Time wears away all things, but our friendship, which has gone through many trials, has somehow survived. I left Kununurra about a year after meeting Sharon, but we managed to keep the fires of our friendship alive. A few years later we were both divorced from our husbands and finding our feet in our new lives. We made mistakes, we discussed them, and, with an arm thrown around each others shoulders, we continued on.
Sharon and I both left our faith, but not each other. Oh, we've had our periods of separation, but we've always come back to each other full of news and love and understanding. We just 'get' each other and want happiness for each other.
Recently we met up for the first time in years. "Let's take Connor out on an excursion and catch up," Sharon said, and I fell in love with her all over again. It wasn't "Let's catch up and you can bring Connor along." No, this beautiful, generous person saw my difficulty and put it first. "Let's take Connor out on an excursion and catch up." It's all in the wording. The excursion became lunch and with that we're back on track with a view to introducing our husbands.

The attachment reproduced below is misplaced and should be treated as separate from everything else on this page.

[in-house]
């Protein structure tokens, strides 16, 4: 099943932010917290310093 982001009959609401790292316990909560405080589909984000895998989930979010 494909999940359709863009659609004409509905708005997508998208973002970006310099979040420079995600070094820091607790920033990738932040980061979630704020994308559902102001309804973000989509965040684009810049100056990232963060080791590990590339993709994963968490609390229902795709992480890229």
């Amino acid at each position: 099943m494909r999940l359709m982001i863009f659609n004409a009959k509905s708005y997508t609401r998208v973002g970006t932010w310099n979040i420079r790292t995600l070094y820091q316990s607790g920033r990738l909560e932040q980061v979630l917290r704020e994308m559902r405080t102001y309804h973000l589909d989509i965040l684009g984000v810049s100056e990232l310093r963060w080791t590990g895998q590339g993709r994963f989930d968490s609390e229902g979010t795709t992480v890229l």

After several years of female-friend loneliness (my other best friend, Catherine, lives in the US with her new husband. There is a Catherine-shaped hole in my soul :( ) , I am starting to feel like I can breathe again.
On My Daughters
Yesterday was a happy day for me. I got to spend several hours with my daughter, Cassandra, as well as my grandchildren. As I sat on a couch and chatted to the oldest of my babies, I got to see how the years have treated my girl. The several troubled years of her teens are well behind her and now she's a confident, devoted mother who thinks of her children first and foremost. I am so proud of her.